Lanier v. Sizemore, Inc. et al

Filing 26

ORDER ADOPTING 21 REPORT AND RECOMMENDATIONS of the U.S. Magistrate Judge as the opinion of the Court and DENYING AS MOOT 24 Motion to Substitute Attorney. Defendant Sheldon L. Langford is DISMISSED from this case. Signed by District Judge R. Stan Baker on 09/14/2020. (JH)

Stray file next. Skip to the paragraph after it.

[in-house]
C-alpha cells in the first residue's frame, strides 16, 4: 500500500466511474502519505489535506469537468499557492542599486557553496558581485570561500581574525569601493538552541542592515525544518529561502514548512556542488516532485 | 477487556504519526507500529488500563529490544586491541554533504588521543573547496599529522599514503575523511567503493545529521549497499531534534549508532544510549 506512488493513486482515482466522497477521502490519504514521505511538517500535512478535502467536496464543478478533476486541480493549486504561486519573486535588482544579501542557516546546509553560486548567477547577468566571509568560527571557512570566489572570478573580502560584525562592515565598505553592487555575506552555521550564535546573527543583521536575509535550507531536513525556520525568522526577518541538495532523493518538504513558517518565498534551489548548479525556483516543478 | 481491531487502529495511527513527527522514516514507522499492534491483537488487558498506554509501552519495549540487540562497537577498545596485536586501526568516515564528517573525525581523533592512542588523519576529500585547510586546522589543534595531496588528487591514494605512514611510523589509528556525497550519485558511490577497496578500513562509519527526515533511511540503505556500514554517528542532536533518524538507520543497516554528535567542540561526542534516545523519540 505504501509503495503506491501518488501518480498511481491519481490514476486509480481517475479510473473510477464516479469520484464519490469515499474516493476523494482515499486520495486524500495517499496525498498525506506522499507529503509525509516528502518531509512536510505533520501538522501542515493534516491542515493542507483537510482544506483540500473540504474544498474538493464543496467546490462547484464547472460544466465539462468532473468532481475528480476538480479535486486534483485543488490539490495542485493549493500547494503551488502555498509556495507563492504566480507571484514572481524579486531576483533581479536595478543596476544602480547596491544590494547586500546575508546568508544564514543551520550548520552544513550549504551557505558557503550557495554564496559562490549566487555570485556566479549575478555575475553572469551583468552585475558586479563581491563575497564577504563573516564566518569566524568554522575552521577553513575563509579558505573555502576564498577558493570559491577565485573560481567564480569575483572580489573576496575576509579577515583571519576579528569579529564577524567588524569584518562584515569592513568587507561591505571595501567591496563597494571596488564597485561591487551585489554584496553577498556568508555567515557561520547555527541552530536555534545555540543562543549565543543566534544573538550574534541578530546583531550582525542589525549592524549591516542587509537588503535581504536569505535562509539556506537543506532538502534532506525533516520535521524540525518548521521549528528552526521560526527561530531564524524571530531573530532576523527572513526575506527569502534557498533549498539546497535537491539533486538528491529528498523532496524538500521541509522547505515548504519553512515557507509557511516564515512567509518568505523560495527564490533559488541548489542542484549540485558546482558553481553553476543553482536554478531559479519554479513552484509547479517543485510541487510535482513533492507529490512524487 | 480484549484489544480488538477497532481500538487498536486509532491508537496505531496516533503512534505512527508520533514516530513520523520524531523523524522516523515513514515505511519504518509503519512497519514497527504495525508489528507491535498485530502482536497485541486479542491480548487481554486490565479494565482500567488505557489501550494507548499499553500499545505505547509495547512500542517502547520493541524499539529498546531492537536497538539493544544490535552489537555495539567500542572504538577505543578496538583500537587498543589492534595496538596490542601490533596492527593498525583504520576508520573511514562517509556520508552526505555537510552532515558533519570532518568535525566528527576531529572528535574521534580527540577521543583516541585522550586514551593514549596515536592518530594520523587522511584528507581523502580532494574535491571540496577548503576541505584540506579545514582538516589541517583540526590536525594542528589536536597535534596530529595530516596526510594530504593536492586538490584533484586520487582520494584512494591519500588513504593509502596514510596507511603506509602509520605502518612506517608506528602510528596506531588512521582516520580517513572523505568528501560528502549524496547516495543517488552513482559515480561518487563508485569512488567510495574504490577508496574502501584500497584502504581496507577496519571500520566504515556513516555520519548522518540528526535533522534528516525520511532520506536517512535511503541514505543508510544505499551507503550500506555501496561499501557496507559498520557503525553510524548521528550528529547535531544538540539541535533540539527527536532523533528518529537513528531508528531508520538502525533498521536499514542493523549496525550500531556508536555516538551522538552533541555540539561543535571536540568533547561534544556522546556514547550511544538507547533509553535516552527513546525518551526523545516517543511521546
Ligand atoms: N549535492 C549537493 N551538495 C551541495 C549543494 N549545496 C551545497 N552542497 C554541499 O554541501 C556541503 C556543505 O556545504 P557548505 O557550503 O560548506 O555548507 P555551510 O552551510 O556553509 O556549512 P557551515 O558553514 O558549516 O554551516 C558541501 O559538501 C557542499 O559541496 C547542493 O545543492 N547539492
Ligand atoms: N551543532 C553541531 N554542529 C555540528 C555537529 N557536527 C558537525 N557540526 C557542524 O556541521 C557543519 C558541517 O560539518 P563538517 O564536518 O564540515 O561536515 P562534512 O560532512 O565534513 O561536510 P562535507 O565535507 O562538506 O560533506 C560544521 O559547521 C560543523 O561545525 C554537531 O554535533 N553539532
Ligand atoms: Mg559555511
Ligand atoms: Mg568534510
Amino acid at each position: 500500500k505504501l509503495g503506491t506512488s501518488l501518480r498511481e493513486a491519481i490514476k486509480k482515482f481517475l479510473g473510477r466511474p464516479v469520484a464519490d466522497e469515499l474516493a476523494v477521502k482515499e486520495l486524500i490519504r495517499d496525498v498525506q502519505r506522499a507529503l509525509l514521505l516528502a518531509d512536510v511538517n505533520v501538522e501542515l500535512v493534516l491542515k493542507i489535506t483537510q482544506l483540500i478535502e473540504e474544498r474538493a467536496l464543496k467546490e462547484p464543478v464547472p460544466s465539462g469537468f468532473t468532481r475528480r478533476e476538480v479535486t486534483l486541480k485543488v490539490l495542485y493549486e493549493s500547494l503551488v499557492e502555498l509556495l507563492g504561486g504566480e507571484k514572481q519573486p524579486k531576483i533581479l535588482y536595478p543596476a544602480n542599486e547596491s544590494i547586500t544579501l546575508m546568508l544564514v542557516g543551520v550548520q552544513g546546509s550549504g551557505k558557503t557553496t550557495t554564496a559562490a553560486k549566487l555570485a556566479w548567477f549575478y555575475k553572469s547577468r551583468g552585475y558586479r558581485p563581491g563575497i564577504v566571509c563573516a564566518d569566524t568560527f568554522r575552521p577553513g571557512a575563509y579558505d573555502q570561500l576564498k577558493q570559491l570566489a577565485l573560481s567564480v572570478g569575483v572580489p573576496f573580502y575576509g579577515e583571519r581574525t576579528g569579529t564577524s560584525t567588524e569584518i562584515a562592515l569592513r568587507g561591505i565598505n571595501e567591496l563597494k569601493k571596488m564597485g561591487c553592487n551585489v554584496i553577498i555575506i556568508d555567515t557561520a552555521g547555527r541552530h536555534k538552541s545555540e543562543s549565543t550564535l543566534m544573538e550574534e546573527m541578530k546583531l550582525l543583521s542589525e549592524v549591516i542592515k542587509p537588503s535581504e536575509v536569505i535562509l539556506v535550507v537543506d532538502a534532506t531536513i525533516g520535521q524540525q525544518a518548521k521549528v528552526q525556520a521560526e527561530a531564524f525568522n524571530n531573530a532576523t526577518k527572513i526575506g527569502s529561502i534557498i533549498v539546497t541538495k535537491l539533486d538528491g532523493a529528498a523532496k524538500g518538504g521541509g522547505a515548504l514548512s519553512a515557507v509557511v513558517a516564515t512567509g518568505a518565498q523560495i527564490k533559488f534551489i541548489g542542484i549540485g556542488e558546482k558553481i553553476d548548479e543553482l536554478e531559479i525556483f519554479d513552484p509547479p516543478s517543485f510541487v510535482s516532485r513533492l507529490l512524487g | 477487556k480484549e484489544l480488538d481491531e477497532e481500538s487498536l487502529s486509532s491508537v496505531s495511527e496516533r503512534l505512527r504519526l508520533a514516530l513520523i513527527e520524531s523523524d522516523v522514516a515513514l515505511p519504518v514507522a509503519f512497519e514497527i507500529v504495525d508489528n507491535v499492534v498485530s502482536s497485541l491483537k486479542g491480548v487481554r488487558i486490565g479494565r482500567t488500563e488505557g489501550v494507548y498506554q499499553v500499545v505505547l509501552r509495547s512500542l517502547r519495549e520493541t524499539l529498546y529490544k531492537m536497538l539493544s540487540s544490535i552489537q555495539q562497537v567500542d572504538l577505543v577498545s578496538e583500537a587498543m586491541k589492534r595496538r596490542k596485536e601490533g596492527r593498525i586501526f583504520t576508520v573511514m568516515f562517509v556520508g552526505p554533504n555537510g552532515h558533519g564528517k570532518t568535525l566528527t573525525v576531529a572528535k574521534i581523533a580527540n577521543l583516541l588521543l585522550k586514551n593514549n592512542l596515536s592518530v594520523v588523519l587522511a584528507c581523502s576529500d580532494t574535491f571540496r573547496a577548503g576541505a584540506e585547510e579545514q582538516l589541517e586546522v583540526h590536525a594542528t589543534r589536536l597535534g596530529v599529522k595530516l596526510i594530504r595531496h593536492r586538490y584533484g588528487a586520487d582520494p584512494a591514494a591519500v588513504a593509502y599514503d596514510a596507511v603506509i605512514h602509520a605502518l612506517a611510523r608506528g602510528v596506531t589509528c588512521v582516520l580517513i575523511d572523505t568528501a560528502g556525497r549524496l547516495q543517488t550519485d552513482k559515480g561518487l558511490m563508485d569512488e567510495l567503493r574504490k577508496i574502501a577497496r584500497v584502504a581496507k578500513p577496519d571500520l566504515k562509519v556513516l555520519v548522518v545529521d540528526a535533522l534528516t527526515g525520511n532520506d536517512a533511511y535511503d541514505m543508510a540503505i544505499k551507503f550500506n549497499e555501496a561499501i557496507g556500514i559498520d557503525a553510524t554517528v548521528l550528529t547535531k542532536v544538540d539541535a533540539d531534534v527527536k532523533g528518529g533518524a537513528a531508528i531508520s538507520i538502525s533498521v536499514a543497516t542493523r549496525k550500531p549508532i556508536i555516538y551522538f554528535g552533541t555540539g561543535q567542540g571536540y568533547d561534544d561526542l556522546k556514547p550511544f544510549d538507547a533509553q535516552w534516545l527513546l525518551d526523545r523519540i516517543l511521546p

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IN THE UNITED STATES DISTRICT COURT FOR THE SOUTHERN DISTRICT OF GEORGIA STATESBORO DIVISION KEITH LANIER, Plaintiff, CIVIL ACTION NO.: 6:18-cv-003 v. SIZEMORE, INC. and SHELDON L. LANGFORD, Defendants. ORDER After a careful de novo review of the entire record, the Court concurs with the Magistrate Judge's July 8, 2020, Order and Report and Recommendation. (Doc. 21). Defendants have filed objections; however, they relate only to the Magistrate Judge’s Order authorizing service of the complaint on Sizemore, Inc. (Doc. 25). Therefore, as the objections do not concern the recommended disposition of claims, the Court construes the objections to travel under § 636(b)(1)(A) and Federal Rule of Civil Procedure 72(a). Accordingly, the Court ADOPTS the Report and Recommendation as its opinion and DISMISSES from the case Sheldon L. Langford. (Doc. 21). For the following reasons, defendants’ Rule 72(a) objections are DISMISSED AS MOOT. As an initial matter, defendants are in no position to object to the Magistrate Judge’s Order. The Court previously explained to defendants after they prematurely filed a motion to dismiss, that as plaintiff has been granted leave to proceed in forma pauperis in this case, service of the complaint would not occur until after the Court had completed its screening pursuant to 28 U.S.C. § 1915(e)(2). (See doc. 15 at 7–9). According to the docket, no such service has been effected. As such, they are not yet active parties to this case.1 Furthermore, any assertion of standing, in a purely colloquial sense, by defendants to challenge the Court’s authorization of service is based on a misapprehension of the Court’s purpose in screening the complaints of IFP litigants. At screening, the Court does not stand in the shoes of a defendant and challenge the viability of a plaintiff’s claims. Cf. Portnoy v. United States, 811 F. App’x 525, 533 (11th Cir. 2020) (“[A] court may not serve as de facto counsel for a party . . . .” (internal quotation omitted)). The purpose of the screening procedure is to ensure that the resources of the Court are not wasted on frivolous litigation. See Abiodun v. Holder, 86 F. Supp. 3d 11, 13 (D.D.C. 2015) (the focus of screening under § 1915(e) is, principally, to discourage “baseless lawsuits that paying litigants generally do not initiate because of the costs of bringing suit and because of the threat of sanctions for bringing vexatious suits under Federal Rule of Civil Procedure 11.” (quoting Neitzke v. Williams, 490 U.S. 319, 327 (1989)) (citations omitted). Rather, it is the Court’s responsibility to permit any legitimate claim to be resolved on its merits. None of the grounds raised in the objection suggests that the plaintiff’s claims are frivolous or vexatious. Just as defendants could not object to service based on the merits of the pleadings had plaintiff remitted his filing fee, they cannot object to the Court permitting service at its own expense. Therefore, defendants lack standing to object to the Magistrate Judge’s Order. Even if the defendants were more clearly situated to object, the objections do not warrant reversing the Magistrate Judge’s order. Defendants mistakenly frame their objections as arising under 28 U.S.C. § 636(b)(1)(B) and Federal Rule of Civil Procedure 72(b), which would subject 1 Defendants have filed a motion to substitute counsel. (Doc. 24). As defendants have not yet been served, no counsel has properly appeared. As such, the motion is DENIED AS MOOT. (Id.). 2 the Magistrate Judge’s analysis to de novo review. (Doc. 25). As the objections relate to a nondispositive issue, however, the correct standard is 28 U.S.C. § 636(b)(1)(A) and Federal Rule of Civil Procedure 72(a), which requires that the order be modified or set aside only when it is “clearly erroneous or contrary to law.” 28 U.S.C. § 636(b)(1)(A); Fed. R. Civ. P. 72(a). The objections identify no such error. Defendants have not established that the Magistrate Judge committed clear error or that the order was contrary to law. The argument most closely approaching such an assertion is that the Court erred in construing plaintiff’s objections to a Report and Recommendation to allow the introduction of new information, effectively amending the earlier pleadings, despite having previously advised plaintiff that no further amendments would be permitted. (Doc. 25 at 2–3). However, whether to permit an amendment to a complaint is within the discretion of the District Court. Foman v. Davis, 371 U.S. 178, 182 (1962) (“the grant or denial of an opportunity to amend is within the discretion of the District Court.”). As suggested by rule 15(a)(2), opportunities to amend should be granted freely. Fed. R. Civ. Pro. 15(a)(2). This is particularly the case with pro se plaintiffs, who are afforded a charitable reading of their complete pleadings for purposes of screening. See Faulk v. City of Orlando, 731 F.2d 787, 790 (11th Cir. 1984) (“an expansive view of the complaint's scope is consistent with the established rule of liberal construction for pro se pleadings; it enables us to answer the central question whether appellant can possibly prove a set of facts in support of his claim which would entitle him to relief.”). This predisposition to permit amendments is not unlimited, as permitting amendments would not be appropriate “(1) where there has been undue delay, bad faith, dilatory motive, or repeated failure to cure deficiencies by amendments previously allowed; (2) where allowing amendment would cause undue prejudice to the opposing party; or (3) where amendment would be futile.” In re Engle Cases, 767 F.3d 1082, 3 1108–09 (11th Cir. 2014) (quoting Bryant v. Dupree, 252 F.3d 1161, 1163 (11th Cir. 2001)). In construing the objection to amend the pleadings, the Magistrate Judge did not prejudice the defendants as any delay occurred prior to service. As no defendant has been served, none can assert any legitimate reliance right based on the Magistrate Judge’s prior warning that additional amendments would not be permitted. Additionally, in permitting service, the Magistrate Judge has not foreclosed defendants’ right to file future dispositive motions.2 Even assuming the Court reached the merits of the objections, they are overruled. Accordingly, Court ADOPTS the Report and Recommendation as the opinion of the Court. (Doc. 21). Defendant Sheldon L. Langford is DISMISSED from this case. Furthermore, defendants’ objections are overruled, (doc. 25), and motion to substitute attorney is DENIED AS MOOT, (doc. 24). SO ORDERED, this 14th day of September, 2020. R. STAN BAKER UNITED STATES DISTRICT JUDGE SOUTHERN DISTRICT OF GEORGIA 2 Though the Court applies the same standard at screening as is applied for 12(b)(6) motions, the charitable readings and deference afforded to plaintiff do not apply in the same way post-service. Because, as discussed above, the Court at screening does not act on behalf of any defendant, it is entirely possible that an interested defendant will identify additional arguments against a plaintiff’s claims. The additional creativity and diligence exercised by an interested party is, after all, the raison d’être of the adversarial system. As such, an authorization of service is not indicative of a party’s chances of success on a later dispositive motion. 4